Buy to let.......not a problem with that......you own it in full, you do as you please. ;)

Agreed.

Borrow forever (IO mortgage) to Let is what I have a problem with.

BTL IO is a commercial loan and should attract commercial rates to go with the risk - 8%+.

An IO mortgage is a specialist, risky loan too. - another 2 or 3% extra. Mainstream banks + esp. building societies should not be anywhere near them,

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Agreed.

Borrow forever (IO mortgage) to Let is what I have a problem with.

BTL IO is a commercial loan and should attract commercial rates to go with the risk - 8%+.

An IO mortgage is a specialist, risky loan too. - another 2 or 3% extra. Mainstream banks + esp. building societies should not be anywhere near them,

Agree......banks should stop all new interest only loans at preferential interest rates, so as to make up their income losses increase their margins to commercial borrowers.......meaning those who purchase property for investment/commercial purposes, secured on land and buildings......

Try getting a business loan at 2% above base rate interest only term open ended.......then you wonder why we are going to the dogs. ;)

Edited by winkie

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There was some maths in that article so there is no chance any prospective BTL'r will understand it :)

The only thing that will get the message through is endless BTL-failure sob-stories in the media (hopefully soon).

The masses do memes, not maths. (my new "3M" rule)

:P:lol: Great post

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I bet (and I don't think this) that some people will read this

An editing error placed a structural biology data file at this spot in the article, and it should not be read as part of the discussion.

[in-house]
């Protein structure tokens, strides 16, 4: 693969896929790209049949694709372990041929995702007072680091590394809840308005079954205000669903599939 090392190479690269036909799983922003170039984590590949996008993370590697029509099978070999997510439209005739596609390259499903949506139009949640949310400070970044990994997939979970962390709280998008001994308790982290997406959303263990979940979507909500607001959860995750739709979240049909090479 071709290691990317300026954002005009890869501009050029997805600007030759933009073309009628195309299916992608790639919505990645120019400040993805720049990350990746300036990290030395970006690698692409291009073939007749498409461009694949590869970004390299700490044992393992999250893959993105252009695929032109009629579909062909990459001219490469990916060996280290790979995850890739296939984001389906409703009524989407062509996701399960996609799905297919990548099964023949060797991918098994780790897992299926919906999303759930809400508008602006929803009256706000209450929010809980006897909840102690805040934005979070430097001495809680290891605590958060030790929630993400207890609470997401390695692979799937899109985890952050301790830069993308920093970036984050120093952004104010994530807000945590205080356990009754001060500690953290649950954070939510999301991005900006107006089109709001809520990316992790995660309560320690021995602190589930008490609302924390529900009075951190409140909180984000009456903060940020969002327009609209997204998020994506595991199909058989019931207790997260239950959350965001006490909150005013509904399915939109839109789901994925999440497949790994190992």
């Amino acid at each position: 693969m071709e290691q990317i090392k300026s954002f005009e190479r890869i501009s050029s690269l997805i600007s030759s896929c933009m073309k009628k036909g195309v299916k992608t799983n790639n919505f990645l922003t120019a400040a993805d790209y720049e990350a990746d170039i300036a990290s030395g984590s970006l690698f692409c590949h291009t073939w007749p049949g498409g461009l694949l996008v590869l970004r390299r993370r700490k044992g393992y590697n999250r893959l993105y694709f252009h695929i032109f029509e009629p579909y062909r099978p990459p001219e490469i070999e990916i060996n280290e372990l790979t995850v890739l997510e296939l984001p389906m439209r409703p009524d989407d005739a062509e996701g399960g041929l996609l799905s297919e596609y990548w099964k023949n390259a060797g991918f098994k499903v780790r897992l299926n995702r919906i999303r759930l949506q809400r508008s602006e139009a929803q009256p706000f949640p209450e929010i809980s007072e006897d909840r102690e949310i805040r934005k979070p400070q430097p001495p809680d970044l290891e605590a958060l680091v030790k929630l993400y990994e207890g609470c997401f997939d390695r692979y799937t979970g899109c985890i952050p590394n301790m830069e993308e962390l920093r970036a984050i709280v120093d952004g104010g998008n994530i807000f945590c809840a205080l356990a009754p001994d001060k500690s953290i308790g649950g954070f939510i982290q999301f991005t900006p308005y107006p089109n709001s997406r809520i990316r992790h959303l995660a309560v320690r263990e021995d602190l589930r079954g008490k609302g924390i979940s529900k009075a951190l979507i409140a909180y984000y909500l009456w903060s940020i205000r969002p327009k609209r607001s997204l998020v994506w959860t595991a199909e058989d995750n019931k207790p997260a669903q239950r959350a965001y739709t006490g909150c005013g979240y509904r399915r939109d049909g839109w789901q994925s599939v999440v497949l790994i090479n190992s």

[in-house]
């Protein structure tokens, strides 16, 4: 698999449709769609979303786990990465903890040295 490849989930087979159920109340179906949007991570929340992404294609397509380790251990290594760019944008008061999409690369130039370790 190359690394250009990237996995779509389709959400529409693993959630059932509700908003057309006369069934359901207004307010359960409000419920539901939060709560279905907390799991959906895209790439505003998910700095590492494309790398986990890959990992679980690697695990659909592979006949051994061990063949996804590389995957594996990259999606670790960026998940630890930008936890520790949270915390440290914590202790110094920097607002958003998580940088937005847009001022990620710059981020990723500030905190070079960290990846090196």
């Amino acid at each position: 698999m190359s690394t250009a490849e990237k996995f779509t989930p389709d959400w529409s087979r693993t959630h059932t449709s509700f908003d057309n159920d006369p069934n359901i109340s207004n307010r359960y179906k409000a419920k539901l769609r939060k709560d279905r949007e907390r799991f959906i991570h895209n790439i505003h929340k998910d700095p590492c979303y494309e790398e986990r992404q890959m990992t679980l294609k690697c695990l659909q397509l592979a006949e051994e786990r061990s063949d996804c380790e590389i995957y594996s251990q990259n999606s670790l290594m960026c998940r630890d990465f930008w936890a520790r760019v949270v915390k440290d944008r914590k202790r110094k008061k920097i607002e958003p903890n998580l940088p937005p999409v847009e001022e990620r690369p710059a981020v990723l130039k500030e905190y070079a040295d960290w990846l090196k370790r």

"Add that to his mortgage interest and you will see that his annual profit of £1,200 has turned into an annual loss of £400. Nasty."

and think so I still have a house after 25 years which only costs me the deposit and £400 pa - still a good deal. It is my pension.

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Well I know an 'amateur' buy to letter, the penny seems to be dropping, but I think he's carrying on regardless.

He'd obviously been through it all with someone in the know and the tax situation seems to be worse than we thought. All sorts of costs can no longer be offset and rental income is classed as unearned and as such you pay 40% no matter what.

Oh and is intention is to use the rent to pay for the house.

Edited by frederico

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BTL has enjoyed capital appreciation over the last 15-20 years because lending multiples have gone from 3x main income to 4.5x (or more) joint income. House prices are all about lending and in effect it's gone from 3x income to around 9x income. Wages have gone up 50% but lending has gone up 300%. Can the BTLers now really expect the same capital appreciation, won't it need 9x income to jump to 27x income?

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Borrow to Leters......rely on never having to repay their debt until their asset is sold and to walk away with a cash lump sum, in the meantime have the benefit of a regular monthly income......that income is dependent on the private tenants income and ready, willing and able to want or not to want to buy, along with the value for money of the rent against the freedom a choices renting can give short-term to some people.

The rest do not pay their rent from their wages, they are dependent on the state to pay all or part of it......therefore many BTLers are also dependent on the state.....

Borrow to Leters are providing a service.......it is up to those paying the rent how much they are prepared to pay for that service. ;)

Edited by winkie

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Prices can still increase but now the salary aspect has reach the maximum position so George has started gifting cash ... 40% in London .... this can increase to 50% or 60% to enable more debt for the buyer and more cash for the seller ... and of course the mortgage term needs to increase to 40 or 50 years and become intergenerational. And these are only the bullets we know about ....

I agree to some extent. Though are the props more to sustain prices, rather than make them increase as much as the rise in lending salary multiples has caused?

Then the props will need more props. Who are the people buying 40% Help to Buy Bail Banks new builds going to sell to, if the equity loan isn't extended to existing houses? They could ignore 40% of the price but the next buyer cannot (yet). In a few years could the new build losers thread be overflowing?